Nathan Corrdry (who plays Tom Jeter) is really one of the unsung heroes of this cast. Week in and week out he has the fairly thankless part of the third wheel of the main cast, but he’s handled all of the material thrown his way with serious grace. When he was arrested back in the “Nevada Day” episodes, those scenes between him and John Goodman where Goodman realized why he had the oustanding speeding ticket in the first place where some of the most emotionally powerful moments of the series, and the scenes when his parents came to visit him at the Studio 60 set really added some interesting depth to his character. His performances over the end of “Breaking News” and the two “K&R” episodes was his best of the series yet. He nailed all of the anger and frustration and grief when he discovered his brother had been kidnapped, and the scene where he first finds out had me in tears. D. L. Hughley had some really strong moments as well when he confronts the media and goes off on their shoddy reporting and how they’ve exploited this family’s tragedy for ratings. The series acting is always great, but for this four episode stretch it was at the highest of the entire show. It’s almost like everyone knew the show wasn’t getting picked back up and they were going to put everything they could into these last shows. My only real complaint was that Matt managed to come off as an even more insufferable prick than he is in the past. I get that he wants to educate Harriett and cure her of what he (and I) believe to be her ignorant, blind faith, but he’s condescending and aggressive about it that he just comes off as big of an asshole as the people he’s trying to fix.

 

I’ve really enjoyed the introductin of Kari Matchett to the cast as a lawyer investigating claims of sexual harassment against a former staff writer on the show. She brings a feisty intellectualism and strength to her flirtation with Matt that Harriett could never come close to providing. I really wish that the show had been around for more than one season so there could have been more time devoted to placing Matt with Matchett’s character because she is A) more attractive than Sarah Paulson and B ) just a more interesting character, even if I think the joyful way she exploits sexual harassment laws is despicable. All in all though, I’m sad that my time spent on Studio 60 is drawing to a close. I’ve got one episode left of the “K&R” arc and then the series finale. This was a great show but its liberal politics and exceedingly literate and intellectual writing kept it from finding the audience on network TV that it truly deserved. The next time that Aaron Sorkin wants to write a TV show, he should contact HBO. I truly believe there is a much greater audience for the sort of artistic and ambitious television he writes on the premium cable networks than there is on the brain-dead network stations.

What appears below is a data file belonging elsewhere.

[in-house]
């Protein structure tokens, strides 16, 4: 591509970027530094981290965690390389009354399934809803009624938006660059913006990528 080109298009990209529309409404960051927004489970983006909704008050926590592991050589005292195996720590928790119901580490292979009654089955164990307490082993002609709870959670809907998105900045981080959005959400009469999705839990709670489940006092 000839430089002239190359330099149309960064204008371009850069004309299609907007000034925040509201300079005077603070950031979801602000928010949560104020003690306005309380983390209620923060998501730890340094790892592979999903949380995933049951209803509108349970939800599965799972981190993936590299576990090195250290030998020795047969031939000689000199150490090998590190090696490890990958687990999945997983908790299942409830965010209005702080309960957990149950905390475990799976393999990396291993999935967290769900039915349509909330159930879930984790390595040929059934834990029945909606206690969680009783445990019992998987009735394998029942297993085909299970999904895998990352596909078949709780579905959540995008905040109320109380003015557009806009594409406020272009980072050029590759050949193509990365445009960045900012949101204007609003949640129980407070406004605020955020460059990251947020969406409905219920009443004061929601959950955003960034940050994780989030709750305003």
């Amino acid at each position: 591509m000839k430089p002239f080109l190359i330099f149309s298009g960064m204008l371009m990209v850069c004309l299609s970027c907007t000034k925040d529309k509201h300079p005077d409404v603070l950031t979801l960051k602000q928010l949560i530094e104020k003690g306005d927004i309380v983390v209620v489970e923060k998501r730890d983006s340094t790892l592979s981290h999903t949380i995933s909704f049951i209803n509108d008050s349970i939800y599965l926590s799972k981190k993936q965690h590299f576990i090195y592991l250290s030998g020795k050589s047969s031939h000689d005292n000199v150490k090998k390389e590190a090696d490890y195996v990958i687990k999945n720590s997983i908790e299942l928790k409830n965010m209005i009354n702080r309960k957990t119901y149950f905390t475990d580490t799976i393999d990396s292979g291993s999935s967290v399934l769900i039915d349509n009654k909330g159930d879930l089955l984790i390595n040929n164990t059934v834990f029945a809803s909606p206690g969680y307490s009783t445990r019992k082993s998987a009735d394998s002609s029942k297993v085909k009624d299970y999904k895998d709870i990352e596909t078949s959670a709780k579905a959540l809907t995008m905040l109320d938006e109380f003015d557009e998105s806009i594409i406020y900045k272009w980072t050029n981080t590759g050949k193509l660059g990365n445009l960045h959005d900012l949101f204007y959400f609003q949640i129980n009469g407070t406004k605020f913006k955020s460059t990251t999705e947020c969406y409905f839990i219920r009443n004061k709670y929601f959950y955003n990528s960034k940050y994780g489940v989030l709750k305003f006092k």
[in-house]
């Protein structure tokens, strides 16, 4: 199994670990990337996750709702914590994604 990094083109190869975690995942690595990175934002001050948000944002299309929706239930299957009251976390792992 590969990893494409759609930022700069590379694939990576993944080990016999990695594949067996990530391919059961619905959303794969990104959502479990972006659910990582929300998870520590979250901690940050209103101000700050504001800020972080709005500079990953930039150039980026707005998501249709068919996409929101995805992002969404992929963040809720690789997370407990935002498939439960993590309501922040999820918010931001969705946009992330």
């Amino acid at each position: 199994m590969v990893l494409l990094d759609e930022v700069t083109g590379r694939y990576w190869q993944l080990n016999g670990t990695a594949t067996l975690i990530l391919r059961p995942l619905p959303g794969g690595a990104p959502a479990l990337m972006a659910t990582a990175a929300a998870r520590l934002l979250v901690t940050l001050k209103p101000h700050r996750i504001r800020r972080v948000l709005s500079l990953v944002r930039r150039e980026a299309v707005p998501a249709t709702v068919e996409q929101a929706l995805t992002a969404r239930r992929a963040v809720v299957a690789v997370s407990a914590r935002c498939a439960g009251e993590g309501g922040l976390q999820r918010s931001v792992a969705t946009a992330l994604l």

Final Score: A